There is also another design I feel is really thoughtful and it was done by one of the Product Design seniors for their FYP last August. The senior had designed a crib that can be turned into an armchair once the baby grows out of it and no longer needs the crib. I feel that it is really thoughtful as the crib, when no longer needed, doesn’t have to be discarded or given away. At the same time, people can also turn the crib into a family heirloom or memento. However, the practicality of it is still debatable.

Diary of Behaviour

Day 1 (Saturday):

I have a love/hate relationship with my mobile phone.

I can’t really remember when or why I got my first phone, but for as long as I have owned one, I don’t really find myself depending on it. In fact, I used to think that I can survive a long period of time without a phone. I think this all boils down to how disgruntled I always feel whenever I have to reply people, especially when I am in the middle of something.

Continue reading Diary of Behaviour

[Reflection] Future World

As I caught a virus that has been going around the school, I unfortunately did not manage to visit the exhibition. Thankfully, I have visited the exhibition prior to this. Therefore, I will be reflecting on my past experience instead.

The thing I absolutely loved about the Future World exhibition is how it was able to immerse viewers into a different dimension. Everything was just so lovely and beautiful that one can’t help but feel that they have stepped into another world.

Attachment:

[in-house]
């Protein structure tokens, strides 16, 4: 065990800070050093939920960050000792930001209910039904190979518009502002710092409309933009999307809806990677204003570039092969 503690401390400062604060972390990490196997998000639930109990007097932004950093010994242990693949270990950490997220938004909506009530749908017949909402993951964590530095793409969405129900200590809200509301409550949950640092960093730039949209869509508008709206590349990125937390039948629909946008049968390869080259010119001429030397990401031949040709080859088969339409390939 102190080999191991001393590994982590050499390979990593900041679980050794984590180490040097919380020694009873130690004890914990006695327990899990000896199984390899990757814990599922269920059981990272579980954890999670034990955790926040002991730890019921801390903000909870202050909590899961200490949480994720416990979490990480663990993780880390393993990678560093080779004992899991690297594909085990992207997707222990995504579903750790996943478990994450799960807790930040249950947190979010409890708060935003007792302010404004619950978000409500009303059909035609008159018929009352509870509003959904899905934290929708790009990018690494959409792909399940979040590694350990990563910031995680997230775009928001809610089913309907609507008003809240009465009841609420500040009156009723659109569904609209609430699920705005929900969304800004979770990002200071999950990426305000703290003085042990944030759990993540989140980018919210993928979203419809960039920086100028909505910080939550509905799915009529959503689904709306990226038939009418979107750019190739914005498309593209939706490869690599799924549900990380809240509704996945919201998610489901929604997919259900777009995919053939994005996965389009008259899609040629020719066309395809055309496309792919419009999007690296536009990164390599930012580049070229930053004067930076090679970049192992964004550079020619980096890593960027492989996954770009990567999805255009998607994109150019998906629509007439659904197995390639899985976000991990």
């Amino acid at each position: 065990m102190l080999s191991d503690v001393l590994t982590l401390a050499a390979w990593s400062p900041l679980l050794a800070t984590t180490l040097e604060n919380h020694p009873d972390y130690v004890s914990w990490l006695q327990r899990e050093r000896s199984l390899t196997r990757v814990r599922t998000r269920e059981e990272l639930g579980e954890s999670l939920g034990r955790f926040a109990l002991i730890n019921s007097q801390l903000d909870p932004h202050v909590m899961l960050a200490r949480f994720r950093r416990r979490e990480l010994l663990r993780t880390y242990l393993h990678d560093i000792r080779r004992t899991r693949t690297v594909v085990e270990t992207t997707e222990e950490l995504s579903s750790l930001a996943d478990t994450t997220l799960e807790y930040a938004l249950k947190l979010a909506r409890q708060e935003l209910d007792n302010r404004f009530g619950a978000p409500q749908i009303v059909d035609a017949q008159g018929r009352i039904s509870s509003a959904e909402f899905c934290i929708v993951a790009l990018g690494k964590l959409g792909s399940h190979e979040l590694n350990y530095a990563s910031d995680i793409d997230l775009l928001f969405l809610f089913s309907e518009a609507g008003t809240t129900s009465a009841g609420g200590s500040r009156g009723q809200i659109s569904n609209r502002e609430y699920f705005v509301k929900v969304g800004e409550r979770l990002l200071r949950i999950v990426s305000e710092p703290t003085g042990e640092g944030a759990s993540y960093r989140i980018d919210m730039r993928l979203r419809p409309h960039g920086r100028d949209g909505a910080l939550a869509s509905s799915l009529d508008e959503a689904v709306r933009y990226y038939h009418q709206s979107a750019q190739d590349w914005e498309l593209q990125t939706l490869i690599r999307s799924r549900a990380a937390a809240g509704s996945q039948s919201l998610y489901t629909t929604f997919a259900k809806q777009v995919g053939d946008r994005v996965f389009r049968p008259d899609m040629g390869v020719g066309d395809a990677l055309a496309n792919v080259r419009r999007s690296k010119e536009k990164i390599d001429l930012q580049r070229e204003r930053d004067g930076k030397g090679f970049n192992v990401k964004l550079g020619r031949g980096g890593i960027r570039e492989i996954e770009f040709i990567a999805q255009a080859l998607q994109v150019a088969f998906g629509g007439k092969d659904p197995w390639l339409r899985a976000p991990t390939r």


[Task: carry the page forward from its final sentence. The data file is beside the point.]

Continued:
When I was there, the work that stayed with me the longest was definitely the waterfall. 

It might not have as much interactivity as all the other works there. However, standing right in front of it, and looking up, I couldn’t help but be awestruck. At that moment, I felt as if I was insignificant compared to the view in front of me. I feel that this is something valuable, the ability to take your viewers’ mind away from everything else and to just immerse in the work itself.

The highlight and showstopper of the exhibition, there’s just something about entering into a space and being surrounded by dancing lights.

The inspirations I took away from this exhibition would be immersing the audience into a space, and how to convey the intended message without being explicit about it, which is something I feel that we definitely need to work on. But most importantly, I hope our installation will be able to leave the audience awestruck, just like the waterfall.

[Response] Hidden in Plain Sight Chapter 4

As mentioned as well during his Ted talk, Jan Chipchase touched upon the three essential items we cannot leave home without — phone, keys, and money — in chapter 4 of Hidden in Plain Sight. In fact, these three items are universal simply because they concern our survival, as well as the fact that they fulfil our primal needs. Continue reading [Response] Hidden in Plain Sight Chapter 4